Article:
There is some snow in the high country

The wall of mountains on the east side of Howe Sound — From Scarborough Beach on Bowen Island

The wall of mountains on the east side of Howe Sound
From Scarborough Beach on Bowen Island

The temperature was just below zero when I walked down to the beach and took this panorama. The snow line on the hills is clear. My hope is that we will receive more snow below 800m in the coming month. As the sun set less than an hour later, there was some alpenglow on that snow. Click the image to see it full-size.

The mountains in the panorama are identified in this article:
https://howesound.wordpress.com/2007/10/05/view-from-mt-gardner-bowen-island/

Comet to pass very close to Mars

Some people find it scary that there are comets and asteroids out there that might hit a planet. Next week a comet — called Comet Siding Spring or C2013-A1 — will pass within 140,000 km of the planet Mars. Astronomically, that is a close encounter: the distance is about one third the distance from the Earth to our Moon. People have been wondering what the comet will look like from Mars. I thought that it might be equally interesting to see the event from the point-of-view of the Comet. Here is my simulation of the flyby on October 18 and 19. (It looks better in HD over at Vimeo.)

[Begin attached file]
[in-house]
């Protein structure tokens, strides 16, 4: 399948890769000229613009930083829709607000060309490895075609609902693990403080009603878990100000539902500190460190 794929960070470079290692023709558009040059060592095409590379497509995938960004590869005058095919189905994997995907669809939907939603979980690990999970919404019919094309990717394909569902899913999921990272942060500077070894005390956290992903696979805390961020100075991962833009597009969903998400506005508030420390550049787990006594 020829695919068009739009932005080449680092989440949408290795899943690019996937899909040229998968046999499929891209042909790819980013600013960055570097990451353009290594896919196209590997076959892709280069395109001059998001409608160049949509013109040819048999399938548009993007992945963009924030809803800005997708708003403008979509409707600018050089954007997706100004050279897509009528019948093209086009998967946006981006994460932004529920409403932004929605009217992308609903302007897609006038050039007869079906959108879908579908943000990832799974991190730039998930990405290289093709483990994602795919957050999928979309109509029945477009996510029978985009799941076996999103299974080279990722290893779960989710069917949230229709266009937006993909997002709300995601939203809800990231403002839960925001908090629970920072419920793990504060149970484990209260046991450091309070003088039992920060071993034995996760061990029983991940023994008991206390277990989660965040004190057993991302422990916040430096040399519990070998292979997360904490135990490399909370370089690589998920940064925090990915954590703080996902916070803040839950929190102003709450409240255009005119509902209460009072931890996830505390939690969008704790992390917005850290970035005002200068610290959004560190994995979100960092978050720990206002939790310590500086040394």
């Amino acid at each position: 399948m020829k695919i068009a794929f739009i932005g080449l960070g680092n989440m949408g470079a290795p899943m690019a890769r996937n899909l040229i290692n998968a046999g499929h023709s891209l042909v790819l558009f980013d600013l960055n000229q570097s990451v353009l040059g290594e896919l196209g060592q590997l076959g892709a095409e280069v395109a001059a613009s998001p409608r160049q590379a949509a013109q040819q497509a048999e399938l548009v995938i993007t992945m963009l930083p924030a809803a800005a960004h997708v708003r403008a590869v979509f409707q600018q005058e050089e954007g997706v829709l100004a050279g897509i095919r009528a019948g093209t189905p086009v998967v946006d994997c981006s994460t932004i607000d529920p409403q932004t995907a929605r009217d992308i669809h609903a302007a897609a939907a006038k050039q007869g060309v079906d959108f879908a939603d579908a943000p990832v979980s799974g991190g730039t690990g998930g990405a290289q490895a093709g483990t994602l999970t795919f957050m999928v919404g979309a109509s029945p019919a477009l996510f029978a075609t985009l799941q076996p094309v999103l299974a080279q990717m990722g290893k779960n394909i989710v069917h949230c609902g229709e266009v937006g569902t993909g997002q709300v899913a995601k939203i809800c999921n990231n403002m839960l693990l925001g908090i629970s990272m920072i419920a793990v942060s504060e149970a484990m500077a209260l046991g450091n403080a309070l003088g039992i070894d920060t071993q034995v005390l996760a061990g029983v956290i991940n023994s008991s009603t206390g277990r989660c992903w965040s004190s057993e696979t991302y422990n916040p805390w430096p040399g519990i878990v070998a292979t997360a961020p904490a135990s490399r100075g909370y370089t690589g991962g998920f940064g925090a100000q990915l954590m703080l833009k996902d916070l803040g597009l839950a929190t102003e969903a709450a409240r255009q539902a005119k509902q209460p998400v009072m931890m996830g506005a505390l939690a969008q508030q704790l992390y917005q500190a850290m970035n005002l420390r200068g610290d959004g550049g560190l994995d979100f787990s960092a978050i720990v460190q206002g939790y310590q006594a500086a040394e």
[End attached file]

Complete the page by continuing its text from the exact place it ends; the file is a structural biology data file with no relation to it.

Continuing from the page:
In both versions of the flyby, time is speeded up 3,000 times. While both views track the comet, the first is far enough from the comet that the orbit of the Earth (green) is visible and the geometry of the encounter can be seen. In the second view, the observer is on the surface of the comet facing the position of Mars and its moons, Deimos and Phobos. When the comet is closest to Mars, the disk of Mars would half-fill the field of view in a pair of binoculars. The planet would be an awesome site! No audio. It is quiet out there.

A new walking stick – tested on Mt. Strachan

The new walking stick on the sub-summit ridge of Mt. Strachan

The new walking stick on the sub-summit ridge of Mt. Strachan

In the winter when I’m backcountry skiing, of course I use ski poles. While many people use poles for summer walking, I haven’t.

Ecological Reserve Warden, Alan Whitehead, interpreting the fen

Ecological Reserve Warden, Alan Whitehead, interpreting the fen
Note: click all of these pictures to see them full-size

My curiosity was aroused last week when, last week, the Warden of the Bowen Island Ecological Reserve escorted a group of us into that untracked little wilderness. High in the hills is a small and magical fen. While it was a bit damp underfoot, and very springy, I was surprised that we could walk on the surface of the bog.

 

The walking stick never found the bottom of the fen

The walking stick never found the bottom of the fen

At one point while interpreting the bog, the Warden took his walking stick and plunged it straight down into the peat. It was all plant-matter, and offered a minimum of resistance. He never reached the bottom of the fen.

 

I found myself asking about the sturdy walking stick that the Warden found useful all day. “Oh, it is made of Ocean Spray, and that is a common plant on Bowen Island.” Denis Lynn said that he was clearing out some by his house, and if he found a suitable piece, I could have it. Denis presented me with my new walking stick later in the week!